On the set of MISSING LINK at Laika Studios

Before a set takes shape for a stop-motion animation film, artists work on conceptual illustrations for nearly a year before the actual build.  I learned this from Production Designer, Nelson Lowry during during my visit to LAIKA Studios for a behind-the-scenes tour of the MISSING LINK (in theaters April 12).  Travel and accommodations for this trip were provided by United Artists Releasing, but thoughts, opinions and amazement are all mine… read on!

On the set of MISSING LINK at Laika Studios

Walking into a stage set for MISSING LINK is like stepping into a magical playground full of adult-size doll houses.  Mesmerized by the charismatic colors, each incredibly intricate detail .  My heart was filled with joy, my mind with child-like wonder.  I sure skipped my way down that rabbit hole or should I say, into Mr. Link’s habitat.

On the set of MISSING LINK at Laika Studios

“Each set has its individual sort of limited color palette because the film is overall very colorful,” says Lowry. “We didn’t want to just make it like a clown’s pants explosion of color.  We wanted it to very thoughtful and support the story.”

On the set of MISSING LINK at Laika Studios

As we visited the first set stage for the forest clearing where the two main characters Mr. Link and Sir Lionel first meet, beautiful greens, blues and violets greeted us. It’s a soothing combination, giving the forest a comfortable feel.  I found myself drawn it and very much wanting to spend a day frolicking with Mr. Link and friends!

This is one of the larger sets in MISSING LINK.  With the set’s larger size, it can accommodate several crews at once.  This way they can be shooting simultaneously in the woods, working on various scenes. Lowry says the biggest challenge for all departments working on the film is the number of characters, locations and shots.

On the set of MISSING LINK at Laika Studios

Underneath the stage are series of around 60 tables that can be removed to allow animators access when filming. The tables are first photographed, then removed so that the animator can move freely and they may find themselves working in that same spot for up to 5 months.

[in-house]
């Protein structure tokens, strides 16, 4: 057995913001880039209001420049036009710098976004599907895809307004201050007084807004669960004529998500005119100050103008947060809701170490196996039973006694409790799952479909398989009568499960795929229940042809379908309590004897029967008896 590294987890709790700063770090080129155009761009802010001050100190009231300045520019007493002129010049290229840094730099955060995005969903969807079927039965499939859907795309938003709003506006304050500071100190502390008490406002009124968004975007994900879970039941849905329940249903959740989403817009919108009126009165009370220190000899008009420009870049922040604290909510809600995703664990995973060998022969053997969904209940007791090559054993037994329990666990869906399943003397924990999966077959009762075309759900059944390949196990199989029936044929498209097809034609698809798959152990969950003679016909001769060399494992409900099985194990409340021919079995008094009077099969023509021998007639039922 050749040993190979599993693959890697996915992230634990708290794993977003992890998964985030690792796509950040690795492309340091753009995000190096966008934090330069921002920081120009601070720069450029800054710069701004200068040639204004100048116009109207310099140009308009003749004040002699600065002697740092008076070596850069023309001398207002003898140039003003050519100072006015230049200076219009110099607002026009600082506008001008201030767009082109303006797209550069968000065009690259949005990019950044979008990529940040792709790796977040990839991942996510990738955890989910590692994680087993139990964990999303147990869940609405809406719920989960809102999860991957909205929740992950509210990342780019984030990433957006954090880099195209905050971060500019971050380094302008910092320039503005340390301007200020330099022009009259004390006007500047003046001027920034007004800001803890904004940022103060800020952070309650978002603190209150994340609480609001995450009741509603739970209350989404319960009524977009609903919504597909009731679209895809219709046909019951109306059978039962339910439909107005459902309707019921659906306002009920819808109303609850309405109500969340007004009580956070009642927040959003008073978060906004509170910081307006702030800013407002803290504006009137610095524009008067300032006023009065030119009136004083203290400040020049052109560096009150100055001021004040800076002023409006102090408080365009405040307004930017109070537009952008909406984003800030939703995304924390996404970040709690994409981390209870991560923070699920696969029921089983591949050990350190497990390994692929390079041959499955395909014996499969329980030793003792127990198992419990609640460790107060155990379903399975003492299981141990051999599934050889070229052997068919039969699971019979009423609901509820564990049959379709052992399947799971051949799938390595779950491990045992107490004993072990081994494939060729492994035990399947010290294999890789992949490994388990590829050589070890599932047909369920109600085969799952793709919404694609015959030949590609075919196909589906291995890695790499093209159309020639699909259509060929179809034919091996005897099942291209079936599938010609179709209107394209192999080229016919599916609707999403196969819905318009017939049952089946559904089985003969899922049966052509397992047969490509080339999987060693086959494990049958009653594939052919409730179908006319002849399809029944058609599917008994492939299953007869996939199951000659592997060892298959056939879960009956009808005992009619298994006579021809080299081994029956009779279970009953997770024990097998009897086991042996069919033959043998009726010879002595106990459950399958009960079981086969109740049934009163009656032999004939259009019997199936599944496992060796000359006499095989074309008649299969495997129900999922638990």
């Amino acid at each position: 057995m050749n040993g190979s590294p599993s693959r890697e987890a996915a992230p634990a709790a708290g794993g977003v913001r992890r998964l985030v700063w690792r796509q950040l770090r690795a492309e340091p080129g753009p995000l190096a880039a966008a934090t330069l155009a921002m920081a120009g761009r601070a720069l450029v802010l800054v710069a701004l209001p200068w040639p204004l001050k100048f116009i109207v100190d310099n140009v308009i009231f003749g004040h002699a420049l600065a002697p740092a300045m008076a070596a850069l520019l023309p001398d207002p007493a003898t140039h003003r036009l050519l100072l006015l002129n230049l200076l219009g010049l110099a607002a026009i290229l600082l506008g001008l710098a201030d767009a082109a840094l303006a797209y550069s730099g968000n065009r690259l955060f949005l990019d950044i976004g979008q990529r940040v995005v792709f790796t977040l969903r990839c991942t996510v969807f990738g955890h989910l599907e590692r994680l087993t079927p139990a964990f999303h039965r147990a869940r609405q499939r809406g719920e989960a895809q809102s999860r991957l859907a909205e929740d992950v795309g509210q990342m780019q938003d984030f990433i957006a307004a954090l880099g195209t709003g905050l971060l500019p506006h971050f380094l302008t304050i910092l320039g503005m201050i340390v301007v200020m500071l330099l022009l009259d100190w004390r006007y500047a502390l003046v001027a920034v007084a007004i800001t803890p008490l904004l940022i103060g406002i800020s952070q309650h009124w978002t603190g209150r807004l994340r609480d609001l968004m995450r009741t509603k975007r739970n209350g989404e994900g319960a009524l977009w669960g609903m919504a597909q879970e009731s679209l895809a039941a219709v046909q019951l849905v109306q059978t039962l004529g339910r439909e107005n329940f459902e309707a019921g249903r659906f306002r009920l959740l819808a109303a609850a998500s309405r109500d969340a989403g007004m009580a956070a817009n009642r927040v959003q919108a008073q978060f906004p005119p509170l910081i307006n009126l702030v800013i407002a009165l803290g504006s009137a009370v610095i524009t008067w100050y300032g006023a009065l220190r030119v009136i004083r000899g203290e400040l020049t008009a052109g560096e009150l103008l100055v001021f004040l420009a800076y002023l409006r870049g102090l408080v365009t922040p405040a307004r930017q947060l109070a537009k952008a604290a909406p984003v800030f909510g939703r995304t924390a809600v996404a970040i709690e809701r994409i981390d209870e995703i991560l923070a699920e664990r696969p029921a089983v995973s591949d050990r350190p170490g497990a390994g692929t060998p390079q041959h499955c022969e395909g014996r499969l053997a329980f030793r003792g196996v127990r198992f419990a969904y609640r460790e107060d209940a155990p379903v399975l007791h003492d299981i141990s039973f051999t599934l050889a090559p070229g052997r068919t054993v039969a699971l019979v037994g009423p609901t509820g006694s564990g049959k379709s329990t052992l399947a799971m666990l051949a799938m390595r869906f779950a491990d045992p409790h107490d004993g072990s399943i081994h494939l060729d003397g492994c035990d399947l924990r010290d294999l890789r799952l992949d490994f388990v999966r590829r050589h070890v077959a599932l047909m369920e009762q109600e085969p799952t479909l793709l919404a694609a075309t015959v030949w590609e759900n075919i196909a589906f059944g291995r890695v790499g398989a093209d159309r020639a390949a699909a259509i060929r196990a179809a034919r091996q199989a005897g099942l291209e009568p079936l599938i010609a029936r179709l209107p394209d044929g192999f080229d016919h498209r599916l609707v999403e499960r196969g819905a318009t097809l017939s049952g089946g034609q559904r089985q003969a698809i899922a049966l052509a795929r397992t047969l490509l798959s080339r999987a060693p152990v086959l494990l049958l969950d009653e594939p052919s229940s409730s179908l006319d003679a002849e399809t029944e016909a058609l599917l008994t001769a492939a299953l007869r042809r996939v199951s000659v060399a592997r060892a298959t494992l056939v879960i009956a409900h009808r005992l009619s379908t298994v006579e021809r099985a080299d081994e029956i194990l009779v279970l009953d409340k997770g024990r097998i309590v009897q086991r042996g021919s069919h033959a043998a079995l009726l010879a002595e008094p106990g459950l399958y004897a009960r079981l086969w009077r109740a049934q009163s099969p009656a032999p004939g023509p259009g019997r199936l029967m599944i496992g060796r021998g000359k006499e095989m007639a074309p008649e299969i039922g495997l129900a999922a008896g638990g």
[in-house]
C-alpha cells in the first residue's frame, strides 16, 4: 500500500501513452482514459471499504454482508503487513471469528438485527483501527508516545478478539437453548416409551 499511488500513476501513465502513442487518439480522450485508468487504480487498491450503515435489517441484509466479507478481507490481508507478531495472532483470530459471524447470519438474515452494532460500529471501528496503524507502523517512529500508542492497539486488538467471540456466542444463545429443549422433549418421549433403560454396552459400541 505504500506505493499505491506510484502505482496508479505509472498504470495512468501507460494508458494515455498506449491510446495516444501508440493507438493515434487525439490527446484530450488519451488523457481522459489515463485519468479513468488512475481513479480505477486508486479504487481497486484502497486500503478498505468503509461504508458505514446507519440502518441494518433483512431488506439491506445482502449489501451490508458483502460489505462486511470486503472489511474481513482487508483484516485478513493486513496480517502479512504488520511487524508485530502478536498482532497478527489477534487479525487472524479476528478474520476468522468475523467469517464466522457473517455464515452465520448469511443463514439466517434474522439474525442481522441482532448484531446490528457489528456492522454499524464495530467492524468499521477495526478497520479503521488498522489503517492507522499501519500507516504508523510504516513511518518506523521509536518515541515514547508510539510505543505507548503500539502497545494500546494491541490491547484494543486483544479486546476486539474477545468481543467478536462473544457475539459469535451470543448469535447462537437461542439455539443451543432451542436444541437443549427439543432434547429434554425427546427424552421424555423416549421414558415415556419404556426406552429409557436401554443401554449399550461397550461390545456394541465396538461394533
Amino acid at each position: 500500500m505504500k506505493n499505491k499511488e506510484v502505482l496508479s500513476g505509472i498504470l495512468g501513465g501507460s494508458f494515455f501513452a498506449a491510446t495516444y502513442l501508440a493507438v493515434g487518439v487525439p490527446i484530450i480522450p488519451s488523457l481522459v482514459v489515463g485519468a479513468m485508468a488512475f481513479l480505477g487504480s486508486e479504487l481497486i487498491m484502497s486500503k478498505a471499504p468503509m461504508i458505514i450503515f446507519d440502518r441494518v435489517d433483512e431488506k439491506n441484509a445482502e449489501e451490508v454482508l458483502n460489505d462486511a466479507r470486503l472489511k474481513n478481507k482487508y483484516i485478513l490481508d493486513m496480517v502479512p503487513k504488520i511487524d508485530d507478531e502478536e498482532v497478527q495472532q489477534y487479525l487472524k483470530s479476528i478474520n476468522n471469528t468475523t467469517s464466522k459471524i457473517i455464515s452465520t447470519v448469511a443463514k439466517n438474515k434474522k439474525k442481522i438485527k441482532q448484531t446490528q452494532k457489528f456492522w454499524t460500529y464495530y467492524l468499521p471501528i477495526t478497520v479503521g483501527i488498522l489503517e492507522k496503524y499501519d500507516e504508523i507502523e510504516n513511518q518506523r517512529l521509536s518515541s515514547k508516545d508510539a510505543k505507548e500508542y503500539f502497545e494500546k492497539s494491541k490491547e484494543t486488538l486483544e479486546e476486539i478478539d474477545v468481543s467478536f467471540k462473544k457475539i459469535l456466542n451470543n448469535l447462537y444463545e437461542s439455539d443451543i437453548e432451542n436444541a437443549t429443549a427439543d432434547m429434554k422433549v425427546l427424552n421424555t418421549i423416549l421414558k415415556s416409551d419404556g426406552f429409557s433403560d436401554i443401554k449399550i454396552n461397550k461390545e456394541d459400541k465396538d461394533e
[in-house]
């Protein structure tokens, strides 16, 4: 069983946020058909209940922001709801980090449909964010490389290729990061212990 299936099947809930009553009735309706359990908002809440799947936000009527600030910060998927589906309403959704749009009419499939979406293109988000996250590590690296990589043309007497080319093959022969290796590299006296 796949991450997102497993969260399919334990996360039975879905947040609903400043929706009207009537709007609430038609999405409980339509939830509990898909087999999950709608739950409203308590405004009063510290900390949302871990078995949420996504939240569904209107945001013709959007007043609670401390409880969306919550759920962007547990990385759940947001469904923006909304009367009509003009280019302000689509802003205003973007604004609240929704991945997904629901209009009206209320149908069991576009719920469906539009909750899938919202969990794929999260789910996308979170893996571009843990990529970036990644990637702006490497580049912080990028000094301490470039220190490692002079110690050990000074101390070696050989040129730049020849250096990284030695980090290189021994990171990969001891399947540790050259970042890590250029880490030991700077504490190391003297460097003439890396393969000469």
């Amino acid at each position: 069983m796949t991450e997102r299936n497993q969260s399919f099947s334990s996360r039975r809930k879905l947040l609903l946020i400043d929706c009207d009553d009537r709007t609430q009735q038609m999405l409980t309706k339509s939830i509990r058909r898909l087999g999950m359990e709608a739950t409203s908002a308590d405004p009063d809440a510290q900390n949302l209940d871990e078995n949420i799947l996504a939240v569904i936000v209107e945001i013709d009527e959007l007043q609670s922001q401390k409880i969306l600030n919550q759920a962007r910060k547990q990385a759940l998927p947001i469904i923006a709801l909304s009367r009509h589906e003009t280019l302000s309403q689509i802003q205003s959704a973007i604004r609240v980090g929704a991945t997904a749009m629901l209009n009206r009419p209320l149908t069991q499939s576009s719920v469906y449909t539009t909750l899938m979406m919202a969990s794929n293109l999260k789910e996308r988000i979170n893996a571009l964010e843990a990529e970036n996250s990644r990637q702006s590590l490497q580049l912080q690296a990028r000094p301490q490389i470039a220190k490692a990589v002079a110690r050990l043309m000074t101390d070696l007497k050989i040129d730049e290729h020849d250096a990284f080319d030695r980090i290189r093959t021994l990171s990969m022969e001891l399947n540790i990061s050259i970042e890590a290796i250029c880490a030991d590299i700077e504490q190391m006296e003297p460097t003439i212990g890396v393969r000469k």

On the set of MISSING LINK at Laika Studios

While the forest clearing is quite grand in scale and design, other sets are not as detailed.  One of the towns featured in the film is just a miniature replication the reveals itself to be made of cardboard and paint upon close inspection.  As the town is shot from a distance, it doesn’t need to be as clearly defined.

On the set of MISSING LINK at Laika Studios

One of the least colorful sets in the film is the old explorer’s club in London.  In MISSING LINK, Sir Lionel want to join the club but is up against “monochromatic black-and-white thinkers.”  The stark color palette of the set, the black and white tile on the flooring, is all reflective of this narrow-minded thinking.

On the set of MISSING LINK at Laika Studios

Materials are unique to each set and not everything is as it seems.  Patterns are often repeated in textiles throughout the film to help with continuity.  Building materials are often made of unusual mediums, such as bricks may actually be painted and textured pieces of Styrofoam.  Some pieces are treated with numerous techniques to achieve their desire look.

On the set of MISSING LINK at Laika Studios

If a material doesn’t behave as the designers would like it to, the special effects department helps clean it up as the film is compiled.  For example, if a distracting light is reflected off of a surface, the special effects team will touch up the scene to create a more seamless flow of action.

One of the (literally) coolest tricks we learned about the materials on set is the use of silicone-like material for ice.  This soft material bounces when it hits the floor, so if it is used to capture a shot with falling ice, the scene will cut right as the material lands before it bounces back up.   This same material is often what you will see when a film includes someone breaking through a glass window.

On the set of MISSING LINK at Laika Studios

After visiting the sets of MISSING LINK, I certainly have a profound respect for all the talented artists who bring these amazing location to life.  I’m also super in love with miniatures and have an over-whelming urge to build a doll house complete with my own magical forest.  This may just be my new craft calling!

On the set of MISSING LINK at Laika Studios

Want a sneak peek of the film? Check out the new trailer:

Want to know about what happens behind-the-scenes of MISSING LINK?  Be sure to check out our coverage on Costume Design for MISSING LINK, too!

by
Barb Webb. Founder and Editor of Rural Mom, is an author and sustainable living expert nesting in Appalachian Kentucky. When she’s not chasing chickens around the farm or engaging in mock Jedi battles, she’s writing about country living and artisan culture.
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